What is the mif?
The Multidimensional Inequality Framework (MIF) and Toolkit will help you measure and understand inequalities, identify their causes and explore potential solutions for inequality reduction in a consistent and systematic way. Developed by the Centre for Analysis of Social Exclusion (CASE at LSE), the School of Oriental and African Studies (SOAS) and Oxfam, it is based on Amartya Sen’s Capability Approach, and provides guidance to assess inequalities in seven domains that matter for human life, such as health, education and knowledge, or the ability to have influence and voice.
Inequality is a complex, multidimensional phenomenon. The MIF has been developed to help users understand how different types of inequality interrelate and affect people's lives, especially the lives of people living in poverty.
Who is it for?
This website provides a toolkit to apply the MIF in your context. It has been tailored to meet the interests and needs of civil society organisations like Oxfam. Oxfam teams, as well as other researchers, practitioners and experts working on inequalities and willing to take action against them, will find valuable guidance within this toolkit.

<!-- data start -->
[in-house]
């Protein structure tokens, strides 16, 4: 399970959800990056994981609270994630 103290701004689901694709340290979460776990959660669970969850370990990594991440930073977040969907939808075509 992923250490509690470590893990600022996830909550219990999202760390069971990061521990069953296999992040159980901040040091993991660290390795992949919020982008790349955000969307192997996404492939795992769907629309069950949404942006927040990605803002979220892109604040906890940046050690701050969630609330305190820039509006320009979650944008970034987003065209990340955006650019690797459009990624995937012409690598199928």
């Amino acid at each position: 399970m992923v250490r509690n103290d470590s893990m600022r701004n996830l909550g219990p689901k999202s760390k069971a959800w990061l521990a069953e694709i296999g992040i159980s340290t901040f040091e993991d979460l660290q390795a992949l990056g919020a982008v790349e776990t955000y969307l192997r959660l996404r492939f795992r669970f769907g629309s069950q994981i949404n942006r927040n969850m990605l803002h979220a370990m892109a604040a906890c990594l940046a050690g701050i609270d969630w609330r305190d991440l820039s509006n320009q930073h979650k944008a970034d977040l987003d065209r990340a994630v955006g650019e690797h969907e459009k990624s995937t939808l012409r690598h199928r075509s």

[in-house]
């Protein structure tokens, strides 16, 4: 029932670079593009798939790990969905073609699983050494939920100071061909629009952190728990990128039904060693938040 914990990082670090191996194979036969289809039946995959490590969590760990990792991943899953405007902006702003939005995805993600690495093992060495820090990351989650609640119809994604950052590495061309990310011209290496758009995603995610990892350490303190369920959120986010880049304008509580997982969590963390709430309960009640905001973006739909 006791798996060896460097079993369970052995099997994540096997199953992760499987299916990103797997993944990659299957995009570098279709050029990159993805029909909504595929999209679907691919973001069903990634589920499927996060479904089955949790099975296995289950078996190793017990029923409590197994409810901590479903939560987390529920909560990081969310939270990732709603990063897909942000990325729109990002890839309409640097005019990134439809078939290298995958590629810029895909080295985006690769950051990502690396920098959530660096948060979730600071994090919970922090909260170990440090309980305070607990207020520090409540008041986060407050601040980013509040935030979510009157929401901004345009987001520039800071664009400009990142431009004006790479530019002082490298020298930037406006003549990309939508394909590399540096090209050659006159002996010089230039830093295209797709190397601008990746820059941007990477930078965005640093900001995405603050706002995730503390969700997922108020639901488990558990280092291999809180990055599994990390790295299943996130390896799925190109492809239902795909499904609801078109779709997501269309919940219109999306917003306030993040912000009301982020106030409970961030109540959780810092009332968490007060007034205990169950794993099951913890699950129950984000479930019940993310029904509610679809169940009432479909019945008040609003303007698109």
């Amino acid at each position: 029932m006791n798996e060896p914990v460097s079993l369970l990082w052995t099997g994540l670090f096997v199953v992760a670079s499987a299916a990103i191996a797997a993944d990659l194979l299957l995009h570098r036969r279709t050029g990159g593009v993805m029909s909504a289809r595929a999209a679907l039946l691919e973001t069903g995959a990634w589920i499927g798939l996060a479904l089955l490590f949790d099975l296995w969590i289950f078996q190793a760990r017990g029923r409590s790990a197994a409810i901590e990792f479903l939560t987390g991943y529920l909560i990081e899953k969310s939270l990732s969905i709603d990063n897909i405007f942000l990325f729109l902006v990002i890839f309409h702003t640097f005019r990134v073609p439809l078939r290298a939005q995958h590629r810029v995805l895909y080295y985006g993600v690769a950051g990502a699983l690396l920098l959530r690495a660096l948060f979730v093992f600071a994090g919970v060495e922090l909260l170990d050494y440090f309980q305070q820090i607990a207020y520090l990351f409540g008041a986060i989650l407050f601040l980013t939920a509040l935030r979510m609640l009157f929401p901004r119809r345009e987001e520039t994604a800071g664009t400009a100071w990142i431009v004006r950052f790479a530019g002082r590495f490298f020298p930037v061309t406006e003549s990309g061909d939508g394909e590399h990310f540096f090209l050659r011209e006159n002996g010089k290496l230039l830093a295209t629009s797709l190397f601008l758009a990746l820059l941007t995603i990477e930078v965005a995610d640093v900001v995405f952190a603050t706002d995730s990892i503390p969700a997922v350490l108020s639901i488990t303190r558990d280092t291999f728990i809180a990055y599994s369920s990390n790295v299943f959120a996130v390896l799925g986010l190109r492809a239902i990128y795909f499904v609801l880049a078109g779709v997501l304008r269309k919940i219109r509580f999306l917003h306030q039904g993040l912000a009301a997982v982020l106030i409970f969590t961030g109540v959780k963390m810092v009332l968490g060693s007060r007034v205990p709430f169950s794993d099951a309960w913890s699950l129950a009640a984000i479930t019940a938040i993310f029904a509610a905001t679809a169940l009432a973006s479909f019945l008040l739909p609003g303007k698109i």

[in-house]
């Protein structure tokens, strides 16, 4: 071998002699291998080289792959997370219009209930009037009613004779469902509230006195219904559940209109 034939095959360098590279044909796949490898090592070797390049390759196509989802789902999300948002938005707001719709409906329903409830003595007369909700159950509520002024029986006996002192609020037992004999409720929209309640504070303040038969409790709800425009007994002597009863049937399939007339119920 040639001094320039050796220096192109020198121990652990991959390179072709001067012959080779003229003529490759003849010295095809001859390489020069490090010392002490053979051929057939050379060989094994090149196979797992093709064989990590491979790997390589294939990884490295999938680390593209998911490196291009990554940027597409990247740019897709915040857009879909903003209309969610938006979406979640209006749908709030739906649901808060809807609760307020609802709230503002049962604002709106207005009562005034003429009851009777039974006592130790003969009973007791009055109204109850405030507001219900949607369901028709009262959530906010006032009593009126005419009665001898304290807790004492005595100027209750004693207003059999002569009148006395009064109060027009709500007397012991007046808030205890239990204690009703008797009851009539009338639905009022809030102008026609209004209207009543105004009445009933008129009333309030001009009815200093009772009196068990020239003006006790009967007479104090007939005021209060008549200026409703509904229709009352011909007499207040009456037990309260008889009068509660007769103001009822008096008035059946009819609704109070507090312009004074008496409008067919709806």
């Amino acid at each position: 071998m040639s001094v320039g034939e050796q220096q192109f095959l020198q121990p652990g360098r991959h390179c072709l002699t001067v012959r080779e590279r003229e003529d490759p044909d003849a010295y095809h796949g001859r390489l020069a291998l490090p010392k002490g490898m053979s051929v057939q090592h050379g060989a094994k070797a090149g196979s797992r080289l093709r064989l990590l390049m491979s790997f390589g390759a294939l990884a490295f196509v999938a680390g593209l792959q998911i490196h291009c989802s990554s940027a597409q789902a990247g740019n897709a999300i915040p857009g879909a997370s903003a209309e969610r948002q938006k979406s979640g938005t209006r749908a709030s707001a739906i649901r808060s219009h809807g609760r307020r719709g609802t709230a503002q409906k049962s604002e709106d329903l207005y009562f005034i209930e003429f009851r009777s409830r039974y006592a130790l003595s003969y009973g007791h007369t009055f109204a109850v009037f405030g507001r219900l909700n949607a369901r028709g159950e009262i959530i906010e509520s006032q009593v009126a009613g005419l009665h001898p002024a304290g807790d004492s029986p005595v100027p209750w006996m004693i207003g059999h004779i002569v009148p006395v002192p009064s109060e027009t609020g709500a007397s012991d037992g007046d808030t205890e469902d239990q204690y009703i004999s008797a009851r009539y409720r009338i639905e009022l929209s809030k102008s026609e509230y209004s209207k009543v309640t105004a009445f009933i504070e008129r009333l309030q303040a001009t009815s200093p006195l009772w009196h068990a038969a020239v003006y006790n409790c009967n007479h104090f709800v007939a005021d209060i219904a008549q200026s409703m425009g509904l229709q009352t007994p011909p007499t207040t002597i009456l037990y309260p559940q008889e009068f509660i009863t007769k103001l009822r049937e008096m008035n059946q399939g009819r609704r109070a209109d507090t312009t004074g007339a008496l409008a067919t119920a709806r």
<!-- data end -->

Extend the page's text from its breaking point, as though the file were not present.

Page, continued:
What is the MIF for?
The MIF and its toolkit aim to enable a robust analysis of inequalities, laying the foundations for stronger programming and helping Oxfam teams take more effective actions for change.
Oxfam Country Strategies that aim to contribute to inequality reduction need to be based on a sound understanding of how inequalities operate in your specific context, which groups in society are being left behind, as well as which are the most relevant drivers of inequalities and how you can tackle them. This knowledge will help you make the right decisions regarding the strategic focus of your country programmes. This Oxfam toolkit can guide your decision-making in this area.
Thinking about what you can do for inequality reduction? Pathways for change are dynamic and diverse. The Oxfam toolkit can help you explore different pathways for change, for instance by creating new narratives, exploring potentially effective public policies for inequality reduction, engaging with civil society or via new data advocacy initiatives.
Wanting to know how unequal your country or city is? Considering a national diagnosis of inequality? The MIF can be the basis for a local, national or regional inequality report, or an internal research paper to inform programme strategies. It can also help you generate killer facts for your campaigns and influencing work.